Jose Mourinho has made the astonishing admission that Oscar told him he dived against Southampton because he was aware he could get goalkeeper Kelvin Davis sent off.
Mourinho applauded referee Martin Atkinson for booking the Chelsea star after their 3-0 win at St Mary’s, saying he hoped similar decisions would take place elsewhere in an attempt to kill play-acting in English football.
However, Mourinho’s revelation that Oscar actively thought about getting Davis sent off is unlikely to endear the Brazilian to any of his fellow pros. Neil Ashton of the Daily Mail provides the Chelsea boss’ comments:
His (Oscar’s) explanation to me I accept because he says to me ‘when I see the goalkeeper coming I think penalty, red card, goodbye.'
And the goalkeeper, in the middle of his movement, he is a 36-year-old man, perhaps lots of experience and thought I’m going to stop.
Oscar found himself in a moment of contradiction and he found himself, in fractions of sections, where he thinks 'contact, penalty, red card' and suddenly no contact and so he tries to touch the ball.
Oscar’s dive was one of the more incredible acts of simulation seen in the Premier League this season. Having successfully beaten Davis to the ball, he opted to dive rather than simply knock the ball into an empty net.
Former Liverpool and England striker Stan Collymore was one of many to question his motives:
Oscar. Why? Dive first shoot/score second. Bizarre.— Stan Collymore (@StanCollymore) January 1, 2014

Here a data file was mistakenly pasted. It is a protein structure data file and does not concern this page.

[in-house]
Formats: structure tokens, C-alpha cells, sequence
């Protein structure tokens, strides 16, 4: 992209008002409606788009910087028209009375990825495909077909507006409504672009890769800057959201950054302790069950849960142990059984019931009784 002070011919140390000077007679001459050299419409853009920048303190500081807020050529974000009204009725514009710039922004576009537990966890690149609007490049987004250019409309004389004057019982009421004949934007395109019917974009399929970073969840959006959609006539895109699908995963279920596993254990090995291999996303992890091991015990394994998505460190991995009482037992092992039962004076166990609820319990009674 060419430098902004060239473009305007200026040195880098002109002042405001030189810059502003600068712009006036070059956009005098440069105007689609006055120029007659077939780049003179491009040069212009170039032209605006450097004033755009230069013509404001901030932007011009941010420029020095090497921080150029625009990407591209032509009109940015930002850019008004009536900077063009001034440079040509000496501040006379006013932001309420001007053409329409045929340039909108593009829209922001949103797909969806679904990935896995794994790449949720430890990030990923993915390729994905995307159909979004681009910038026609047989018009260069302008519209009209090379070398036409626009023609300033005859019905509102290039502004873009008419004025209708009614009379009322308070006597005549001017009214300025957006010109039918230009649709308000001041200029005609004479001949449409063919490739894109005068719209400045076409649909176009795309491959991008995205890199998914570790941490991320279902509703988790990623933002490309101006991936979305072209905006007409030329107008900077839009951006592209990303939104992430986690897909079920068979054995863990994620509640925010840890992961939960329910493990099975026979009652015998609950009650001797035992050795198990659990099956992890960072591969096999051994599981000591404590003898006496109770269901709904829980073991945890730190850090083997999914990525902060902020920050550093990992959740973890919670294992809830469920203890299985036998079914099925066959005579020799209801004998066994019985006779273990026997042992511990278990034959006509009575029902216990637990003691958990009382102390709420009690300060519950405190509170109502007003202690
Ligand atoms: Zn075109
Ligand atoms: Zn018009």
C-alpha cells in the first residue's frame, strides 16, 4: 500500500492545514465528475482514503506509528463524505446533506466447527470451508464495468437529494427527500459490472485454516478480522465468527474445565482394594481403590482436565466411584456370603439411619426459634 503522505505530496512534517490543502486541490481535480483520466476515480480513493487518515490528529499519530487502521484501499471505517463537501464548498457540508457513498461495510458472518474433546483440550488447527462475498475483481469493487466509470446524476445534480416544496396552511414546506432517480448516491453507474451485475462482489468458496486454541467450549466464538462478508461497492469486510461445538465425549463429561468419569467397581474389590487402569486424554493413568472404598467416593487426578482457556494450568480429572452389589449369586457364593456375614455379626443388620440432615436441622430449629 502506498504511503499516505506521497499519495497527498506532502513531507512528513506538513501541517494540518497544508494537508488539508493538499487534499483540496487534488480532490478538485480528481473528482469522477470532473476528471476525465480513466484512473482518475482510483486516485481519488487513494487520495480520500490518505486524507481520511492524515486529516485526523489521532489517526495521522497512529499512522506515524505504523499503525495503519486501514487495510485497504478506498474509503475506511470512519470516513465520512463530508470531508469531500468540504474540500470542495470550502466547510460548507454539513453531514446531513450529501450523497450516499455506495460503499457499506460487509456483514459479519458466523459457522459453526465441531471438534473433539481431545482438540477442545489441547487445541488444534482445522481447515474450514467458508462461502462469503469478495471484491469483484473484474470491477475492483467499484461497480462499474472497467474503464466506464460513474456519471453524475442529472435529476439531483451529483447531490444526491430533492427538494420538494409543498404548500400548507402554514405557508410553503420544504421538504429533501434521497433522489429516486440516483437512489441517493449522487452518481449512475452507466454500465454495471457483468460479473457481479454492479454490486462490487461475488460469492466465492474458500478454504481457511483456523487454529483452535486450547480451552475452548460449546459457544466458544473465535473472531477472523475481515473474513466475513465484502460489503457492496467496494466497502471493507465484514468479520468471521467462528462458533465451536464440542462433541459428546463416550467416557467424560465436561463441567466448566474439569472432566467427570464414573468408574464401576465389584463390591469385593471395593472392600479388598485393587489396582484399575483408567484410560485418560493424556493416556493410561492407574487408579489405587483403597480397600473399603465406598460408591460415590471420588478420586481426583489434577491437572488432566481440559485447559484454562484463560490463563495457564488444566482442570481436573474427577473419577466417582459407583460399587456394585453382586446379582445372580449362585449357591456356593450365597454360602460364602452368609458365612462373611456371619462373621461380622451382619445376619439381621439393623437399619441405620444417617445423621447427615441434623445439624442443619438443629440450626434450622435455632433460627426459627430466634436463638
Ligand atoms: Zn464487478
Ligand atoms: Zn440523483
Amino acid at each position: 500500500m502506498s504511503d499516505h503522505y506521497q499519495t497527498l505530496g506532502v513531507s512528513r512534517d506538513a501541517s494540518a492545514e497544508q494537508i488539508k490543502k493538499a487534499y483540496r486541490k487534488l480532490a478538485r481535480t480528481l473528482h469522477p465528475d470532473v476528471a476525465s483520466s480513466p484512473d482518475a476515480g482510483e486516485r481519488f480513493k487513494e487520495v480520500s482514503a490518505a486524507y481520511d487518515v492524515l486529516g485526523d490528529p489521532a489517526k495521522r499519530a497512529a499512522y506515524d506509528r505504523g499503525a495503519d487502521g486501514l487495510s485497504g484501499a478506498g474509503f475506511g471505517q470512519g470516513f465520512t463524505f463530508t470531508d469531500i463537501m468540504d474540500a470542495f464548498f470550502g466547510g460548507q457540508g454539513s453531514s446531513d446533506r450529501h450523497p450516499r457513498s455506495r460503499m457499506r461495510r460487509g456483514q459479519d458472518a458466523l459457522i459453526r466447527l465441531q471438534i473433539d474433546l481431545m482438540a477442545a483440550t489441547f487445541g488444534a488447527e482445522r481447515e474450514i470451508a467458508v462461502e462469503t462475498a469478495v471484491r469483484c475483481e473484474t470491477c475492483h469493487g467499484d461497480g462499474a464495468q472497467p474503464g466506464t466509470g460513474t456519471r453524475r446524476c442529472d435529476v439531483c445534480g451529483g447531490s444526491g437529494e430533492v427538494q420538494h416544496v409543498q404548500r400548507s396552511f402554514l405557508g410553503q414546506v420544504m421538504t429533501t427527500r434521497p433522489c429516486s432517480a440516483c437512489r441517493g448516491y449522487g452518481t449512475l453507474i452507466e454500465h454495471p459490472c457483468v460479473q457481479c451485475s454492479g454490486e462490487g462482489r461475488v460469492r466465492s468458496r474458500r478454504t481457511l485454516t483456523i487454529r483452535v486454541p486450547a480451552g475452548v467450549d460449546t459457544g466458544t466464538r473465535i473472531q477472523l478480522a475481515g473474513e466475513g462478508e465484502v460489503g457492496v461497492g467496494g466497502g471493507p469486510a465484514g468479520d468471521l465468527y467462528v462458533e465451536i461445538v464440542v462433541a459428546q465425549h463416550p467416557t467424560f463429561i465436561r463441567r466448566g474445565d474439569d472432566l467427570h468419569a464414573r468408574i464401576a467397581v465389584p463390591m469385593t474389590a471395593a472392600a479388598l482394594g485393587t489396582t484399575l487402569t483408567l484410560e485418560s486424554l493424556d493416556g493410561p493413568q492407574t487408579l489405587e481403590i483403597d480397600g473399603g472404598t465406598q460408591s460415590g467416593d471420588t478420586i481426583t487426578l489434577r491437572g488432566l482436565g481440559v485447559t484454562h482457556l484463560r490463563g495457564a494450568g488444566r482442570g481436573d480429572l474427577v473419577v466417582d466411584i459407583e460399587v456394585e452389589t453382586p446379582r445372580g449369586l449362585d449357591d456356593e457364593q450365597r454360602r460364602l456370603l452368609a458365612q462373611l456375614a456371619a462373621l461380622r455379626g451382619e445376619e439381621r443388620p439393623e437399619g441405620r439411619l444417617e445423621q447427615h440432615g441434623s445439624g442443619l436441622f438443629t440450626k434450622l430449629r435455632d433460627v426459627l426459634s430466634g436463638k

The Brazilian’s logic behind his fall, although utterly cynical, was correct. Had Atkinson fallen for the dive, Davis would have been sent off and Chelsea would have had the chance to score from the spot.
Was Oscar's dive the worst of the season?
However, there is an unwritten rule in football that players don’t actively try to get their fellow pros sent off. It is for that very reason that the act of flashing an imaginary card to the referee is so heavily berated in England.
For Oscar to admit that he thought about earning Davis the red card shows a surprisingly distrustful edge to a player who has often lit up the Premier League with his array of skills this season.
It is also an embarrassing incident for Mourinho to deal with after he attacked Luis Suarez following Chelsea’s recent 2-1 win over Liverpool.
The Portuguese accused Suarez of a “swimming pool jump” following a foul by Samuel Eto’o, per Dominic Fifield of the Guardian, but the Liverpool man had far more reason to hit the deck than Oscar did at Southampton.
However, with Chelsea two points off top spot in the league and showing signs of a maintained title challenge, Oscar’s act provides an eye-opener that Mourinho’s men might be ready to try anything and everything to be named champions this season.